40 years ago, on 25 April 1981, the piece De profundis for male choir, percussion ad libitum and organ premiered at the festival “Neue Musik in die Kirche” in Germany. A concert at St. Martin’s Church, Kassel, featured male voices from Vocalensemble Kassel and St. Martin’s Church choir under the baton of Klaus Martin Ziegler, with Siegried Fink on percussion and Werner Jacob on the organ.
It is interesting to note that despite there being a large proportion of vocal compositions among Pärt’s works, this is the only piece written specifically for a male choir.
This composition is based on the Latin text of a pilgrimage song, Psalm 130 (129) “Out of the depths I cry to you, Lord”, which fascinated the author already in 1976, but for which a musical component was finalised only in 1980, in Vienna.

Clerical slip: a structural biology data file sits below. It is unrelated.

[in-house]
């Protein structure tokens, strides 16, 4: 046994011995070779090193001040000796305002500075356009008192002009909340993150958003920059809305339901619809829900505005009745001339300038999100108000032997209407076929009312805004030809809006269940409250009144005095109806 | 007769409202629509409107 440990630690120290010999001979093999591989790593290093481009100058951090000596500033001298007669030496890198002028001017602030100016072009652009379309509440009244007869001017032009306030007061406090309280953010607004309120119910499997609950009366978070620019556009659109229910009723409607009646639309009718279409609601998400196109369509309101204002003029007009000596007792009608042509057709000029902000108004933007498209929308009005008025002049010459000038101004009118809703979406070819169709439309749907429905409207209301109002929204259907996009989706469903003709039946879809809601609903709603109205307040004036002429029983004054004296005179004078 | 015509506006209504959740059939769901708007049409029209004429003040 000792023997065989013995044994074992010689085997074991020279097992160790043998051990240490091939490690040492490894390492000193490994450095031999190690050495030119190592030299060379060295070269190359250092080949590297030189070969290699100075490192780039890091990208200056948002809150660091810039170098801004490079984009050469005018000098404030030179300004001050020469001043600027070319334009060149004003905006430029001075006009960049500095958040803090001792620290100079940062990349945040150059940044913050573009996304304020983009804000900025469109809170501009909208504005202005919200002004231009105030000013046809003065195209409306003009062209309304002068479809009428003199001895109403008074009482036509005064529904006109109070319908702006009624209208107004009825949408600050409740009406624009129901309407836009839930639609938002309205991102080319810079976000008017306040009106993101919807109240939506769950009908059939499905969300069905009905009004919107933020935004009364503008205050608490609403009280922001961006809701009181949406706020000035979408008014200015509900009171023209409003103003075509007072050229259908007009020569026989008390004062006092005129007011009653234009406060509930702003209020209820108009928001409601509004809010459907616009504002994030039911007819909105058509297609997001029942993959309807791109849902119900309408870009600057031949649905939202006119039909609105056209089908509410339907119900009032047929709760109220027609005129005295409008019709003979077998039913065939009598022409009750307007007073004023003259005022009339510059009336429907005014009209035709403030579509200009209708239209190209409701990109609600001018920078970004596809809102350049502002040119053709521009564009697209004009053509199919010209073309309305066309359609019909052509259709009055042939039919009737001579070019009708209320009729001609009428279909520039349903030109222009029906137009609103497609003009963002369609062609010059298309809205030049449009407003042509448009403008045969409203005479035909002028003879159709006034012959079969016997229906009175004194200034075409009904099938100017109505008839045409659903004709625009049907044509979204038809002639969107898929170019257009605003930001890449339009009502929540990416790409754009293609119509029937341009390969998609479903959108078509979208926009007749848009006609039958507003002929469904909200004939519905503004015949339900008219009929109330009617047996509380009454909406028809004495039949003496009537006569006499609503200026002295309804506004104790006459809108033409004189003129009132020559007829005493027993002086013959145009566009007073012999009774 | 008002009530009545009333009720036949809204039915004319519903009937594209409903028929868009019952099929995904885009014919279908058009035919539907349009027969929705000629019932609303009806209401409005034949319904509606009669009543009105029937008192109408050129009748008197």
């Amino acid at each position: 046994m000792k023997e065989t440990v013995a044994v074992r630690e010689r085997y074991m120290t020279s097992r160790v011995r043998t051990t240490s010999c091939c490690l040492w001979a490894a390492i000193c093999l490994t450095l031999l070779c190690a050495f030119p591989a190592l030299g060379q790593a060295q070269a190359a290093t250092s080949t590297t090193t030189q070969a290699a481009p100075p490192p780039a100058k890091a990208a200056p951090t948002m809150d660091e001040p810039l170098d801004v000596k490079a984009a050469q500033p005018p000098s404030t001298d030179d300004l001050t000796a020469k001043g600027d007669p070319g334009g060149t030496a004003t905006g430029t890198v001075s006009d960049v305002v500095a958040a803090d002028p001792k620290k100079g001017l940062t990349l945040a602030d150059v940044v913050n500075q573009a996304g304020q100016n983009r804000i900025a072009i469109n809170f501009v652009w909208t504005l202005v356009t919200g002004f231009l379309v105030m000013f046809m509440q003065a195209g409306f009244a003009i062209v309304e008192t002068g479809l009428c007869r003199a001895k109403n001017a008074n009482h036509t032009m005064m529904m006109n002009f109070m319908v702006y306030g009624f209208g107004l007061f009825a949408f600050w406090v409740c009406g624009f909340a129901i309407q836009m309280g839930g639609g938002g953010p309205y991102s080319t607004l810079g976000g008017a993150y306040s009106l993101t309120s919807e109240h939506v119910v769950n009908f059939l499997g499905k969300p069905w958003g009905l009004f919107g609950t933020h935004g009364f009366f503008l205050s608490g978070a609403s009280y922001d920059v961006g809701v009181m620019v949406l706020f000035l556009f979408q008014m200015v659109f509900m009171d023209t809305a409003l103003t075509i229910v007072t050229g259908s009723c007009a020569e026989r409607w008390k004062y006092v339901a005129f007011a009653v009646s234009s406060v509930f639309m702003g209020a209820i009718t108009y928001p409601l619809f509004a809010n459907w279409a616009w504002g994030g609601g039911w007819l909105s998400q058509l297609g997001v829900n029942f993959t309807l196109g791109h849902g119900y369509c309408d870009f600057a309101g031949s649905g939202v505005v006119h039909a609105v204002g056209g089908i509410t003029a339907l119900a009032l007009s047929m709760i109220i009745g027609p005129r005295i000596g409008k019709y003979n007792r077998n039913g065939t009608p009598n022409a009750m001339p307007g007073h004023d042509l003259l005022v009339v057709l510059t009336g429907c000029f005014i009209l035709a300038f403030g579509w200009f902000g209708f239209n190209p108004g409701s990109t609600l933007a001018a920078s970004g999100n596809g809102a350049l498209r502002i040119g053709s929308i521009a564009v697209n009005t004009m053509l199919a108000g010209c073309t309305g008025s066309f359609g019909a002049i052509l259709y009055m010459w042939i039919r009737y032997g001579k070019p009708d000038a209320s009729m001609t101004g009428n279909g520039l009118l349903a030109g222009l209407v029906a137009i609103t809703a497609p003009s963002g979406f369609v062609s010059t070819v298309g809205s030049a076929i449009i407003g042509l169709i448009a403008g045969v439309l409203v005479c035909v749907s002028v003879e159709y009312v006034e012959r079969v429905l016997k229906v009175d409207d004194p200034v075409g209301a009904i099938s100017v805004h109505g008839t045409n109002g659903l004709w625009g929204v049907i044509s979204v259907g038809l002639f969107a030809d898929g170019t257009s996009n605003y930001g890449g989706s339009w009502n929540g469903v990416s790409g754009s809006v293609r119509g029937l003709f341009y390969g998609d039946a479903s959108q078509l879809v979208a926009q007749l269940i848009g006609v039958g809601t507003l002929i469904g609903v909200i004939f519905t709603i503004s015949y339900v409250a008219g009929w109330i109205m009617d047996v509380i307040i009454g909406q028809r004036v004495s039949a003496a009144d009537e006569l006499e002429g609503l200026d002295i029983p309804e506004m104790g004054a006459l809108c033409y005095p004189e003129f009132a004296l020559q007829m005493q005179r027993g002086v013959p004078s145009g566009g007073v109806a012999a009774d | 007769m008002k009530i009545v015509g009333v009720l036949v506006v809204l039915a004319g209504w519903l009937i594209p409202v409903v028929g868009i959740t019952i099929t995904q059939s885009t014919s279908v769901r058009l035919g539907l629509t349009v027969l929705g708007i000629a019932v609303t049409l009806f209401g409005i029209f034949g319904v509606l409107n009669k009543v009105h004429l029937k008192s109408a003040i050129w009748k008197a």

Arvo Pärt has looked back on the time he wrote this piece:
“At the time, it was a massive and important statement of everything we were, how we lived, what we were seeking, where we were headed, what was beauty, and what was of value – you can read do much into this text. It was like some sort of a constitution for us.”
This piece was written in the so-called strict tintinnabuli style, where every note has a very specific place, while the vocal interpretation is also determined by the semantic dimension. The first two verses of the psalm are sung by one voice; two voices sing the 3rd and 4th verse, three voices sing the 5th and 6th verse, whereas the seventh and eighth psalms are sung by the entire four-part male choir. With this gradual addition of voices, what started as an individual lament ultimately becomes a collective wailing.
This piece is dedicated to Austrian composer Gottfried von Einem (1918-1996), who had also played a role in helping the composer’s family stay in Austria.
In 2008, the composer also arranged the piece for male choir and chamber orchestra.
You can hear the piece on our website.